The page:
Those that were substantial before they became a judge, and those that were not substantial before they became a judge.” And the ones that were substantial, lawyers do not have anything to prove, and they will spend their entire judicial career being judges and reading the briefs and the motions and being good judges. And the judges that were less significant as lawyers will spend their judicial careers trying to prove how significant they are.
And what I came to learn was, is that judges primarily are afraid. And oftentimes, they’re the most afraid person in the courtroom. They’re terrified. And they come in there and they assume the role. And I know that. I remember the first day on the bench when I was a district judge and I had a child support docket, and I had taken two semesters of improv in Norman, Oklahoma from a guy a couple of years before.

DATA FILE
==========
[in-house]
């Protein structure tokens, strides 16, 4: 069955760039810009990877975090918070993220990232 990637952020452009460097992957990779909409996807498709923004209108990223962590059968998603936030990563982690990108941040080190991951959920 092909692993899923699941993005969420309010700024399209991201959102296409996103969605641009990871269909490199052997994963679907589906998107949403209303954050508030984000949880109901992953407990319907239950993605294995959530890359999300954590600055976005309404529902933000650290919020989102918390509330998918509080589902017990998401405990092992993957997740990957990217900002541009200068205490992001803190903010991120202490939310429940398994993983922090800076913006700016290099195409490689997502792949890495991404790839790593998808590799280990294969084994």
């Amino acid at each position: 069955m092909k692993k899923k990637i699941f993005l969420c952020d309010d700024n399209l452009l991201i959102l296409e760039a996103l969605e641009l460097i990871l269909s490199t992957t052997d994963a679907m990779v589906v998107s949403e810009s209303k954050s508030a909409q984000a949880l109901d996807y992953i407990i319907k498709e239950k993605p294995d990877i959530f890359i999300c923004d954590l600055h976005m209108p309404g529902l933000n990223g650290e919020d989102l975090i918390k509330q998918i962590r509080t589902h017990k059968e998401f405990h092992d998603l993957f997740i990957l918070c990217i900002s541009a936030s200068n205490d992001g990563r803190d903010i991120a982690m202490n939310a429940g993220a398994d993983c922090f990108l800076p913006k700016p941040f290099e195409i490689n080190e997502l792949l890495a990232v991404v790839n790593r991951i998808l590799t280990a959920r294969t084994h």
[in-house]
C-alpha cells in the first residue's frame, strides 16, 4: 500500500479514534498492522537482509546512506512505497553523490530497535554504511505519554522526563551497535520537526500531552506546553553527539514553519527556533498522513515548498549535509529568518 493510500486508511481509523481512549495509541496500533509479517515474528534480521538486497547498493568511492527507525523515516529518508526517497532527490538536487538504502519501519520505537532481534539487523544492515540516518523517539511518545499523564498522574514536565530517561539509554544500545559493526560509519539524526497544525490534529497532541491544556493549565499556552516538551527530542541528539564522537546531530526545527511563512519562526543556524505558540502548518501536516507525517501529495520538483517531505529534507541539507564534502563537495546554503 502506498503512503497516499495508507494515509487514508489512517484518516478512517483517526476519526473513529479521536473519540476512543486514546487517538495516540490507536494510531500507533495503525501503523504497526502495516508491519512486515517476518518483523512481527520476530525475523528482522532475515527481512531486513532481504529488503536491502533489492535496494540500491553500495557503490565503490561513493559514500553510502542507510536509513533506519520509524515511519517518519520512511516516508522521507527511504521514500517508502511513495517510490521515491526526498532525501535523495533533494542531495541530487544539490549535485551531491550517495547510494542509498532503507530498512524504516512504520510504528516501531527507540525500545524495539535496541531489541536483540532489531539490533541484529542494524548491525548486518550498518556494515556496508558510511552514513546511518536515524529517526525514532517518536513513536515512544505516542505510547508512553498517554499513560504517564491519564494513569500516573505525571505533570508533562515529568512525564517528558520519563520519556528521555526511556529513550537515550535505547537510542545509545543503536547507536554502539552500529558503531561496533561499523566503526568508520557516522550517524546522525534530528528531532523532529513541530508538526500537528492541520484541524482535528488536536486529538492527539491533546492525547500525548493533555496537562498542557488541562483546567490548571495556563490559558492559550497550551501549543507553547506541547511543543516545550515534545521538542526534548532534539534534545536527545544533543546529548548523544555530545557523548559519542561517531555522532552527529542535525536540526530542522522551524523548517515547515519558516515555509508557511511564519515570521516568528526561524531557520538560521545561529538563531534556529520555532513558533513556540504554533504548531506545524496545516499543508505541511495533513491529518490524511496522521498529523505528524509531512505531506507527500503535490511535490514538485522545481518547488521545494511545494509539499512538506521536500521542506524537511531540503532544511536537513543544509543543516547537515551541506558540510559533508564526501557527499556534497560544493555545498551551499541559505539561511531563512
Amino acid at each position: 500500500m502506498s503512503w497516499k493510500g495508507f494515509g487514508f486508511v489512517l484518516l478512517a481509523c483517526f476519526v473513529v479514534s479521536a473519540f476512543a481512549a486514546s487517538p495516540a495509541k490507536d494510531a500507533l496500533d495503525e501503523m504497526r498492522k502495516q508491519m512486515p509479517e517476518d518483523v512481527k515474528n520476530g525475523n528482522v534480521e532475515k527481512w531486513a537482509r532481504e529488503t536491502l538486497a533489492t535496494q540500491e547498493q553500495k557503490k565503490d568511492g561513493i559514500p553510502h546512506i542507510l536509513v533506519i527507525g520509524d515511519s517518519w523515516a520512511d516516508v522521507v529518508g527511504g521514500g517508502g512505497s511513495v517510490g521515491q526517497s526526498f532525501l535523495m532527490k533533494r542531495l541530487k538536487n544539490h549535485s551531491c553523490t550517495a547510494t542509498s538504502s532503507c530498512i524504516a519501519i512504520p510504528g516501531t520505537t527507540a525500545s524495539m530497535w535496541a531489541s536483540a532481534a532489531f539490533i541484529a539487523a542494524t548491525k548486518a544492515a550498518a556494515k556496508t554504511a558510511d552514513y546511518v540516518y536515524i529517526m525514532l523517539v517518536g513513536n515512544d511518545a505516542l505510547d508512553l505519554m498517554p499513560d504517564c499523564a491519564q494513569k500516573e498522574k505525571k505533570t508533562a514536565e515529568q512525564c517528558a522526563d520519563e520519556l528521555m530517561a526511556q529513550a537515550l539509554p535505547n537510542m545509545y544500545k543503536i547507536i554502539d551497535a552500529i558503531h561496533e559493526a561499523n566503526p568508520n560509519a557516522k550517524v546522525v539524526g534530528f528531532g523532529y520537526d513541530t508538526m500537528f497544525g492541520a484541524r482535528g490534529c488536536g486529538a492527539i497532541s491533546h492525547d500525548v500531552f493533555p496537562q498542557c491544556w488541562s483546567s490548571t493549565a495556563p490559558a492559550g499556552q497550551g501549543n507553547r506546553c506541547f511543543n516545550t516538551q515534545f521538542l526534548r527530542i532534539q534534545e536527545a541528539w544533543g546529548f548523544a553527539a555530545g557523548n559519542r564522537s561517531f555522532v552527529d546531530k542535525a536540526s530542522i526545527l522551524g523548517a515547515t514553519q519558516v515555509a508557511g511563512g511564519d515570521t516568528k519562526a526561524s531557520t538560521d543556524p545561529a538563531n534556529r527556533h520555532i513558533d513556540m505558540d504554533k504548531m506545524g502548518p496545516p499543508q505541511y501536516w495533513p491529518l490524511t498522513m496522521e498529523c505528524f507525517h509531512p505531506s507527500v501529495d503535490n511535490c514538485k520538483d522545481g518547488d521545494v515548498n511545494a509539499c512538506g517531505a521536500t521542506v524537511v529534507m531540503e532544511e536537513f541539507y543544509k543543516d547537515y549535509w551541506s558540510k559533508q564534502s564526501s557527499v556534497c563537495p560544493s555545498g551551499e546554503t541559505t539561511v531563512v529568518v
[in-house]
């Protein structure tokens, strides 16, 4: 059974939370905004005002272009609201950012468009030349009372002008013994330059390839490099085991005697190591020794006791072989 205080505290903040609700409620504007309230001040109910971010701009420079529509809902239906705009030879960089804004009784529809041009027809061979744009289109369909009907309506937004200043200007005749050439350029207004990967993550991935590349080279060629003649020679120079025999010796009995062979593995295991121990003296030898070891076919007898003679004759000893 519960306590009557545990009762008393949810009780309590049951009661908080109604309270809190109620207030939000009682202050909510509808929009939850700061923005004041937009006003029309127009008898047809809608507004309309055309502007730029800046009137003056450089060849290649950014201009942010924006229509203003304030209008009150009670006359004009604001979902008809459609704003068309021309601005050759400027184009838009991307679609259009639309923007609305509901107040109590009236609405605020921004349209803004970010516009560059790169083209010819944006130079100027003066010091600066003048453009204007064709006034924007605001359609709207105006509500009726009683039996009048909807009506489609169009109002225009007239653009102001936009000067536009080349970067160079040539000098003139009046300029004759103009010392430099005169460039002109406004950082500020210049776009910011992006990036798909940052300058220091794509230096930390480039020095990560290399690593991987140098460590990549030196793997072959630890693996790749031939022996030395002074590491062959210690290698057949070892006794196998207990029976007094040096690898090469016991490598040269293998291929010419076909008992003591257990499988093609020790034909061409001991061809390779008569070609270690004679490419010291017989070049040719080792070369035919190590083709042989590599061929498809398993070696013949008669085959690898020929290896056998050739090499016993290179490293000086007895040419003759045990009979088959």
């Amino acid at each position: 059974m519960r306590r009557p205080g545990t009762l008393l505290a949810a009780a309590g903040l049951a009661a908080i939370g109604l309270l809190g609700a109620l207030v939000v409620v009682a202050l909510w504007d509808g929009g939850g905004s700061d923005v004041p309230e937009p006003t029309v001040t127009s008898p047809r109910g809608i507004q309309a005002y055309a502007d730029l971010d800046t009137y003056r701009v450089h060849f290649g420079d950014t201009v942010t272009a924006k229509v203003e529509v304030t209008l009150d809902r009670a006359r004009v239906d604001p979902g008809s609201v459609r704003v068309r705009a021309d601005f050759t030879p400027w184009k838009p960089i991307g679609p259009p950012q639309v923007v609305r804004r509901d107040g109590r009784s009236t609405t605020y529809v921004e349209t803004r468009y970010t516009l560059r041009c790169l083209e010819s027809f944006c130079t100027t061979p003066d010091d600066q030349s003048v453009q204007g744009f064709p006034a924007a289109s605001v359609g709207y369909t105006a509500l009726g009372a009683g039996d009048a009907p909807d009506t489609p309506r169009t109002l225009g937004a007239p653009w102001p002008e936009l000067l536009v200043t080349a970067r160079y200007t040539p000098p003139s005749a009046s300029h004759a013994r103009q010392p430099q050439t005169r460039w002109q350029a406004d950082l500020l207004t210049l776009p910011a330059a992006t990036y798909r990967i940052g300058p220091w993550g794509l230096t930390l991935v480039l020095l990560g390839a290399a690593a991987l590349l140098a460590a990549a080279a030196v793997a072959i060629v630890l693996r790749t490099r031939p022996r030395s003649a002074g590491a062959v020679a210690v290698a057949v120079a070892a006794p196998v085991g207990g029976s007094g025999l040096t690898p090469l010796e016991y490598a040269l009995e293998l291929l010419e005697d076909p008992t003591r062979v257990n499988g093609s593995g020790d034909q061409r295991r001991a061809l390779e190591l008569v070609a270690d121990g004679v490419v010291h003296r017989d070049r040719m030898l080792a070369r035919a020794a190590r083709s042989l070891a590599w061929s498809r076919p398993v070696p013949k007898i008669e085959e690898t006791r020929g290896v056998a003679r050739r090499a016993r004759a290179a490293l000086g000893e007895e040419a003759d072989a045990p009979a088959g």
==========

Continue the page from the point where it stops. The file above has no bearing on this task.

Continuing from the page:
And he had moved to Austin, Texas, and I got home that day on a Tuesday and I called my friend in Austin, Texas. And I said, “Tyler, I just finished my first paid improv gig and it was a hoot, and I think I did really well.” And he goes, “Oh really? What did you do?” And I said, “I put on a black robe and I stood in front of a courtroom at the bench and pretended to be a judge and everybody bought it.”
And that’s not to be disrespectful to the office, but you have to understand that everybody that goes to the bench was your colleague. And a lot of those judges weren’t fit to be your colleague. Many of those judges weren’t fit to carry your briefcase.
Many of them were quite substantial, but not all of them were substantial. And judges are afraid to appear stupid. They’re afraid to appear weak, uninformed, incompetent. And so they do things to act judicial, like threatening to jail a lawyer in front of six of his clients or limiting voir dire.
And I’ve asked dozens of judges… not dozens. I’ve asked a dozen judges, “Why do you limit voir dire?” “Well, it’s for judicial economy.” Well, if it’s not just, how’s it the judicial economy? It’s not just, it’s unjust.
Have you had experience with lawyers abusing voir dire? Abusing the length of the opening statement or closing arguments? The answer is no because they never let them get to that point. And I submit to you, that a lot of judges do that because it seems judicial and they don’t want to appear not judicial because they’re afraid.